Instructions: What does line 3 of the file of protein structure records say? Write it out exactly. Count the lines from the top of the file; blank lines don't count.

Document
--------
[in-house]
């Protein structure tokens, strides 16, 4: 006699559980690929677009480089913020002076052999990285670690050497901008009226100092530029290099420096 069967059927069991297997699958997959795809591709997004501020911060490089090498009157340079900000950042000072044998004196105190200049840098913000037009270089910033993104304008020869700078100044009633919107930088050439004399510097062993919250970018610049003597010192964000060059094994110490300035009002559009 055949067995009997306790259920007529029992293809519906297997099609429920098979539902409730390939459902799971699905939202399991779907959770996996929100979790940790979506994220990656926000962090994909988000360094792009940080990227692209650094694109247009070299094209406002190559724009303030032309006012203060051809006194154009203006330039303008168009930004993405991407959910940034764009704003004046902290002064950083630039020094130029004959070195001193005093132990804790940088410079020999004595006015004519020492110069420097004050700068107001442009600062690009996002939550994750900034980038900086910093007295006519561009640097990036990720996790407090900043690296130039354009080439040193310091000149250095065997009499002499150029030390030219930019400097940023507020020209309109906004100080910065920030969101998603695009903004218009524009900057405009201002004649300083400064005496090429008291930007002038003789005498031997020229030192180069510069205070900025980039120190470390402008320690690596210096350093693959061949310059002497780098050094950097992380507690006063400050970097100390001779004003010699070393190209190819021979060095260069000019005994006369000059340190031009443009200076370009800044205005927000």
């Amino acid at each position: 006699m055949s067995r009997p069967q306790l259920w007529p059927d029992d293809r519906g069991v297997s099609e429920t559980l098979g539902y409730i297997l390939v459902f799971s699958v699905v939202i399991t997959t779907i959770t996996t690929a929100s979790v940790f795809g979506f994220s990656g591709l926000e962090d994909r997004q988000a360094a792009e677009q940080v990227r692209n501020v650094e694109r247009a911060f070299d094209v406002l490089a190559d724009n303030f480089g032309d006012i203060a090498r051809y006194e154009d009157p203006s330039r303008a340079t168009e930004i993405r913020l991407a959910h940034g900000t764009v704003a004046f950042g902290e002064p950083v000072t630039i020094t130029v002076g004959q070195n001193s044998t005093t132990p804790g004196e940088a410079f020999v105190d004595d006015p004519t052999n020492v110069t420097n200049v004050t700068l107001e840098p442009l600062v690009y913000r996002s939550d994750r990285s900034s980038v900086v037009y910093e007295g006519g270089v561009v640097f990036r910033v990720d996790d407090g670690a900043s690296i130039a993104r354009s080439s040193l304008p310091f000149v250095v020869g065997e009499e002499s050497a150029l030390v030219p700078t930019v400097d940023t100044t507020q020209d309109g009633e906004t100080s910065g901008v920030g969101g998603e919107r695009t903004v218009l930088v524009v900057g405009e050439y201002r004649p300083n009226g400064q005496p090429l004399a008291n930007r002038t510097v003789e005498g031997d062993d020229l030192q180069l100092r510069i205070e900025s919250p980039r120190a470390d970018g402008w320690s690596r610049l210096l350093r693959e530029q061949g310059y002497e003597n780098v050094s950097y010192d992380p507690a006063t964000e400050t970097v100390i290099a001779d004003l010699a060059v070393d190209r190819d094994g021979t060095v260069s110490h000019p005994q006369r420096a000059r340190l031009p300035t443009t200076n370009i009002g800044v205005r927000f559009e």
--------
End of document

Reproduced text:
């Amino acid at each position: 006699m055949s067995r009997p069967q306790l259920w007529p059927d029992d293809r519906g069991v297997s099609e429920t559980l098979g539902y409730i297997l390939v459902f799971s699958v699905v939202i399991t997959t779907i959770t996996t690929a929100s979790v940790f795809g979506f994220s990656g591709l926000e962090d994909r997004q988000a360094a792009e677009q940080v990227r692209n501020v650094e694109r247009a911060f070299d094209v406002l490089a190559d724009n303030f480089g032309d006012i203060a090498r051809y006194e154009d009157p203006s330039r303008a340079t168009e930004i993405r913020l991407a959910h940034g900000t764009v704003a004046f950042g902290e002064p950083v000072t630039i020094t130029v002076g004959q070195n001193s044998t005093t132990p804790g004196e940088a410079f020999v105190d004595d006015p004519t052999n020492v110069t420097n200049v004050t700068l107001e840098p442009l600062v690009y913000r996002s939550d994750r990285s900034s980038v900086v037009y910093e007295g006519g270089v561009v640097f990036r910033v990720d996790d407090g670690a900043s690296i130039a993104r354009s080439s040193l304008p310091f000149v250095v020869g065997e009499e002499s050497a150029l030390v030219p700078t930019v400097d940023t100044t507020q020209d309109g009633e906004t100080s910065g901008v920030g969101g998603e919107r695009t903004v218009l930088v524009v900057g405009e050439y201002r004649p300083n009226g400064q005496p090429l004399a008291n930007r002038t510097v003789e005498g031997d062993d020229l030192q180069l100092r510069i205070e900025s919250p980039r120190a470390d970018g402008w320690s690596r610049l210096l350093r693959e530029q061949g310059y002497e003597n780098v050094s950097y010192d992380p507690a006063t964000e400050t970097v100390i290099a001779d004003l010699a060059v070393d190209r190819d094994g021979t060095v260069s110490h000019p005994q006369r420096a000059r340190l031009p300035t443009t200076n370009i009002g800044v205005r927000f559009e």